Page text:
The UN is silently working out a new direction for the African Union force in Somalia (AMISOM) locking out the continent’s voice as the mission which has been in operation for over a decade faces an uncertain future amid absence of stability in Somalia.
HOL has learnt that the UN Secretary General António Guterres commissioned a fact finding mission last August to advice on the way forward for the 19,000 strong AU force which is undergoing a phased exit from Somalia. According to a report from the team, Guterres has three options on defining the future for AMISOM.
The authors of the report propose the replacement of AMISOM by a UN operation which would in effect ensure a steady and predictable financing of the mission.
Troops contributing countries have variously urged the UN to take up the full responsibility of funding AMISOM through the UN Security Council which has the overall mandate of maintaining world peace.
Option B, the authors propose would be the adoption a hybrid AU-UN system while the third alternative would be to borrow from the G5 Sahel model which is based on a collective force from a number of African countries fighting Al-Qaeda in the Maghreb (AQIM) alongside French troops.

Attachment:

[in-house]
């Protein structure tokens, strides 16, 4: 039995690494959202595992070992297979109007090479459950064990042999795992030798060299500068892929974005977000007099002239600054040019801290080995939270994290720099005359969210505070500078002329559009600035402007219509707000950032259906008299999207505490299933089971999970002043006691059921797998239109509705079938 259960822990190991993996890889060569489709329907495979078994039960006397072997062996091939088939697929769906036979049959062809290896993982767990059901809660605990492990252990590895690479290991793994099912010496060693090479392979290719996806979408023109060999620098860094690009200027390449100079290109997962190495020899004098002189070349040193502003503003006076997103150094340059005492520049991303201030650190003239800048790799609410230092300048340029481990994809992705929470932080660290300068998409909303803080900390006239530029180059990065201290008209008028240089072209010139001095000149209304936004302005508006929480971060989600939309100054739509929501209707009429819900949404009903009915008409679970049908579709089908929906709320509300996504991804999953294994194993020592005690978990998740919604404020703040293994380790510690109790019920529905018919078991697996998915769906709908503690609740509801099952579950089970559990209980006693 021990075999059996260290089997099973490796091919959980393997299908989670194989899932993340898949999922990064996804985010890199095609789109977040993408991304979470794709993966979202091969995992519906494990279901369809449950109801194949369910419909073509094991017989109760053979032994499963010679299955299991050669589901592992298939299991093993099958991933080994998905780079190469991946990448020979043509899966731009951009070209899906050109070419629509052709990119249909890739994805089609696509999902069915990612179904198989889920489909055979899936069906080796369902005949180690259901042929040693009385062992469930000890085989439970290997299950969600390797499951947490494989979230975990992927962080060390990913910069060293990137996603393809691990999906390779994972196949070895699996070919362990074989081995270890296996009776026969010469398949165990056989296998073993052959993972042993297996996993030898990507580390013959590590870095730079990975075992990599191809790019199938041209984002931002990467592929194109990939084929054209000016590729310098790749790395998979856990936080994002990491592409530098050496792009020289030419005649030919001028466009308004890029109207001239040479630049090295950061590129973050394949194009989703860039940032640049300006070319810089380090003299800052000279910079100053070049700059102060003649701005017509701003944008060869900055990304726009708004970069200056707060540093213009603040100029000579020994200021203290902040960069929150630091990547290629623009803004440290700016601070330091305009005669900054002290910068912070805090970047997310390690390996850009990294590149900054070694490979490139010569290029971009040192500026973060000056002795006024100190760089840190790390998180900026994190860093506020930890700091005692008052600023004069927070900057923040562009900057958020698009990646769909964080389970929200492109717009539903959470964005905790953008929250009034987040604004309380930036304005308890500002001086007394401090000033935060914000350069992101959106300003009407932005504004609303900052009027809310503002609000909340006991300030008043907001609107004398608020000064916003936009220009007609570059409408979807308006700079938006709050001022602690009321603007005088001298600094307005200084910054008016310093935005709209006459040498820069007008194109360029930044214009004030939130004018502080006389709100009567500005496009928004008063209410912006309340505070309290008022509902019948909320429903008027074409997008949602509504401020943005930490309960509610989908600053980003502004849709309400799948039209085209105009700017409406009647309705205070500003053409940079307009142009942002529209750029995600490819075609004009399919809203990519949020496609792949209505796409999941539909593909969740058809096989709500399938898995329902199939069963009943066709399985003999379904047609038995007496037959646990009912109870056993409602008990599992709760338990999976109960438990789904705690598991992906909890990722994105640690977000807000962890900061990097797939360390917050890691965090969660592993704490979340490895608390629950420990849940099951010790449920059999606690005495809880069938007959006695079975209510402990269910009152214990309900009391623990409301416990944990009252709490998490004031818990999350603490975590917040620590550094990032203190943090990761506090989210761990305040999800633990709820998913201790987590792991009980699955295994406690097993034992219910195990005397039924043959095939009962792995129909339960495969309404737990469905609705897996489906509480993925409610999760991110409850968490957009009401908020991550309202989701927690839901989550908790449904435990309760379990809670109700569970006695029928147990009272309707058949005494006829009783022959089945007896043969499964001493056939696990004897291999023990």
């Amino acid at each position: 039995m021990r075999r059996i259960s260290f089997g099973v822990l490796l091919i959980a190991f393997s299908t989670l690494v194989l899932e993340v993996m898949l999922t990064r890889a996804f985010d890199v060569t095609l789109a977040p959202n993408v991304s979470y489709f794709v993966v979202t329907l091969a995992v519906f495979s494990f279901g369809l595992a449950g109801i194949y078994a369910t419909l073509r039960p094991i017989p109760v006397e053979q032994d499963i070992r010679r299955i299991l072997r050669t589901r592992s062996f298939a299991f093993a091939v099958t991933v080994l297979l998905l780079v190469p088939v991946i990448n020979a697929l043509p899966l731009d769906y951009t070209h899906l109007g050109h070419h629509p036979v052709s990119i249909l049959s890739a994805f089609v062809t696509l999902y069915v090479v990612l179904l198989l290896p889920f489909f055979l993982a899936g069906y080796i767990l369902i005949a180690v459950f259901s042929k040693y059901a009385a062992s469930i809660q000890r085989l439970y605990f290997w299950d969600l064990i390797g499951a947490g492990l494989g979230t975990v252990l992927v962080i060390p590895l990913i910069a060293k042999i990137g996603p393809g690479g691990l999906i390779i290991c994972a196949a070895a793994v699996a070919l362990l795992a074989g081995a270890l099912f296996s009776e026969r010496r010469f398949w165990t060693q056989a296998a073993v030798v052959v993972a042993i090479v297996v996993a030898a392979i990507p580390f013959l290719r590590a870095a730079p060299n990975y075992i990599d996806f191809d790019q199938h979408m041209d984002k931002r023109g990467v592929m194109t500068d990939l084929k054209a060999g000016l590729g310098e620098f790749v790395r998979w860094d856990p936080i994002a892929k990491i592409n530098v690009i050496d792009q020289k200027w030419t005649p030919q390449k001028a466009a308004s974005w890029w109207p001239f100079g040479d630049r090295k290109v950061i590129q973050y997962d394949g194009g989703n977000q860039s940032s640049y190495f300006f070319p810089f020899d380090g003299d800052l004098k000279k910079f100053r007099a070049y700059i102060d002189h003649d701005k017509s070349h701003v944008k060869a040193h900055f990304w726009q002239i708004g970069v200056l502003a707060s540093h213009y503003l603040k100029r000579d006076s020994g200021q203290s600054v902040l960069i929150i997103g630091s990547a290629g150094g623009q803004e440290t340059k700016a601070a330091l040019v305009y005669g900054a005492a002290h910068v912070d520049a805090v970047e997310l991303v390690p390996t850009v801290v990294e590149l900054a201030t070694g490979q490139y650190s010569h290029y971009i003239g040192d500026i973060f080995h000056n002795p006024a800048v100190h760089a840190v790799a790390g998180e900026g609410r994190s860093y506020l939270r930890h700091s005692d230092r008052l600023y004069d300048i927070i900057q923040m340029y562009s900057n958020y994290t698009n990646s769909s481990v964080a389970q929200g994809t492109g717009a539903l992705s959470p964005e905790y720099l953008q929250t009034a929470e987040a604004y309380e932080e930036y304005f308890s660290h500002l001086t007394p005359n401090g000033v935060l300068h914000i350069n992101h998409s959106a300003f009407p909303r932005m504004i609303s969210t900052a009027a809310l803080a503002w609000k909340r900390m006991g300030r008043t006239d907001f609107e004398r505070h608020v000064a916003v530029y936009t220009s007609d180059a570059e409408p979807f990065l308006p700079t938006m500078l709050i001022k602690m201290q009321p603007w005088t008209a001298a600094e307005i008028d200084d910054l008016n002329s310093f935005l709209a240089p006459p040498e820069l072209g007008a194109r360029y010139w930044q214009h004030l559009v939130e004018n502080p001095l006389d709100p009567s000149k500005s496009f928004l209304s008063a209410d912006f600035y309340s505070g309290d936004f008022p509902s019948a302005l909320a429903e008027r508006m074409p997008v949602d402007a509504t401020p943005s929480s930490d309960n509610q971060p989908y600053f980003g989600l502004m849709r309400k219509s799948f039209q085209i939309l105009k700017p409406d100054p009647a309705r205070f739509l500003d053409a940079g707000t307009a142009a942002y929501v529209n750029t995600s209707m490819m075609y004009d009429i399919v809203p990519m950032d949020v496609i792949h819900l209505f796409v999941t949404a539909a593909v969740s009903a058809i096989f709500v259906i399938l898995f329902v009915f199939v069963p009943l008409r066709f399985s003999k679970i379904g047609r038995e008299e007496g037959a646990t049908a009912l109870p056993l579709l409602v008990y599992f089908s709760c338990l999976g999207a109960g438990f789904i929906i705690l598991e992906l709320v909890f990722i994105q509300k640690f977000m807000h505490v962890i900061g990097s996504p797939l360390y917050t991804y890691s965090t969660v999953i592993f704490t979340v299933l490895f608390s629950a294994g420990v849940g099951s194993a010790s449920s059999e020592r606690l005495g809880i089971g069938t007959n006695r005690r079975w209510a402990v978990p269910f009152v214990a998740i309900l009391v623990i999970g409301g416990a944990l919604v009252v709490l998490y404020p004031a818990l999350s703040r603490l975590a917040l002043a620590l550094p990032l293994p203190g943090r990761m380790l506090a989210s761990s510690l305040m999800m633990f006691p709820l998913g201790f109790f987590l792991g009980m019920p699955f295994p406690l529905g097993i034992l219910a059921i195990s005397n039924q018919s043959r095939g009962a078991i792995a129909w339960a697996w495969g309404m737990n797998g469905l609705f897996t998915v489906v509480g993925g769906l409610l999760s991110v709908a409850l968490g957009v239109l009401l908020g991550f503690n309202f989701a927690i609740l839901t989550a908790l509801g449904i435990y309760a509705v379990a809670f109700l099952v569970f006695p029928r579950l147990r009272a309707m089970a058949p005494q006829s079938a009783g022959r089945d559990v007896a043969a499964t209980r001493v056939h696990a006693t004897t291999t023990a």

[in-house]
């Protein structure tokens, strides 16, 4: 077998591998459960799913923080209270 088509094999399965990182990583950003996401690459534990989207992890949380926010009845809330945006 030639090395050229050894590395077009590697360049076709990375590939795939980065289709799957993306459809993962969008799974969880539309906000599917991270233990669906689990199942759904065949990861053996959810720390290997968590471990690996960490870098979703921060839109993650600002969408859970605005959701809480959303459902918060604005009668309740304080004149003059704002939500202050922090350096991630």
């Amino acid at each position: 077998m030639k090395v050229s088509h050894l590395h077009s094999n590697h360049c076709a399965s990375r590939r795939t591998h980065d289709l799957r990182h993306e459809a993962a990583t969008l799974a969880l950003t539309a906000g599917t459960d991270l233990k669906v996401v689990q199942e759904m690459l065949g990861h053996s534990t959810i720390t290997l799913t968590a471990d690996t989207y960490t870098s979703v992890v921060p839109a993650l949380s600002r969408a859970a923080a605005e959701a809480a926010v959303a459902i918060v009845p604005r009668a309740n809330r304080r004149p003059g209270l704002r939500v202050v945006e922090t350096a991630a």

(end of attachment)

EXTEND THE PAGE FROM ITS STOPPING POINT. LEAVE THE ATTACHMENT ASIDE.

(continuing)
The proposals have not however had the input of the African Union which has understandably protested the move and refused to cooperate with the fact-finding mission.
Whichever proposal the Secretary General adopts is likely to face tough scrutiny at the UN Security Council especially at a time the US is re-energising its engagement at the international front after four years of detachment thanks to lip-service by the Trump administration.
Joe Biden’s nominee for the UN ambassador, Linda Thomas-Greenfield, described as a State Department veteran projects a command of African issues having served as the Assistant Secretary of State for African Affairs between 2013 and 2017.